Lord of the Flies by William Golding

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In chapter 9 of Lord of the Flies, what is the tragic irony of Simon's death? When you look at the language that describes the murder, explain what the children have become?

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In Lord of the Flies by William Golding, the British school boys who are stranded alone on a desert island devolve over time into savage beasts exhibiting animalistic behavior without any signs of the civilization they left behind. Chapter 9 exemplifies this, as the children are blind to Simon’s humanity.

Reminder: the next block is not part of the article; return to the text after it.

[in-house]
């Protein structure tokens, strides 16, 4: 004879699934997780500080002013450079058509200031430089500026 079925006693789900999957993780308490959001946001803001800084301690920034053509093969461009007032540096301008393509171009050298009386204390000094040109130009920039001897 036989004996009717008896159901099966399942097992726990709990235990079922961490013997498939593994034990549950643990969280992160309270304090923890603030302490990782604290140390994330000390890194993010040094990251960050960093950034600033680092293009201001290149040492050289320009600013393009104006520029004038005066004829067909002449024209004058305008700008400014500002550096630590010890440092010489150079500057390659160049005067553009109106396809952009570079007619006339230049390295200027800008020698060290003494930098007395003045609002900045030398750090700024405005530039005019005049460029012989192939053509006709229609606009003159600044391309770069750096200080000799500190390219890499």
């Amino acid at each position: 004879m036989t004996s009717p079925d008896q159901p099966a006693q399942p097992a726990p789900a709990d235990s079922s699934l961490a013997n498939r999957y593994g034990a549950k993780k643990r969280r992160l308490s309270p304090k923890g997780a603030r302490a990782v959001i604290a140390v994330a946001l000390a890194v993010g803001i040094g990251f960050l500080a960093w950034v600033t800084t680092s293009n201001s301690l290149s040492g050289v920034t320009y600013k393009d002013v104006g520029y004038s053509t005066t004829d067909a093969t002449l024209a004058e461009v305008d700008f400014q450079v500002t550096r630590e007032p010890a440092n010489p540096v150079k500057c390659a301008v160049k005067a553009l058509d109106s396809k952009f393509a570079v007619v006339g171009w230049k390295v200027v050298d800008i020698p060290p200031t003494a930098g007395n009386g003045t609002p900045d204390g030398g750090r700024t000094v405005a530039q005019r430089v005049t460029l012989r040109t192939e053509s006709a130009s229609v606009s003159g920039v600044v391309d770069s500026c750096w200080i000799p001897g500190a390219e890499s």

The boys chant of “Kill the beast! Cut his throat! Spill his blood!” is much more than a reflection of their hunger. They have become bloodthirsty. They long for the violence of the kill. Earlier, the Lord of the Flies told Simon, "I’m part of you...You know perfectly well you’ll only meet me down there—so don’t try to escape!"

Simon recognizes that the potential for savagery and violence was inside him, as it was inside all the boys. Ironically, the Lord of the Flies tells him that he will encounter that violence down where the boys are gathered, "so don't try to escape!" This foreshadows his death because it is true.

Simon rushes down to the rest of the boys. Once he reaches...

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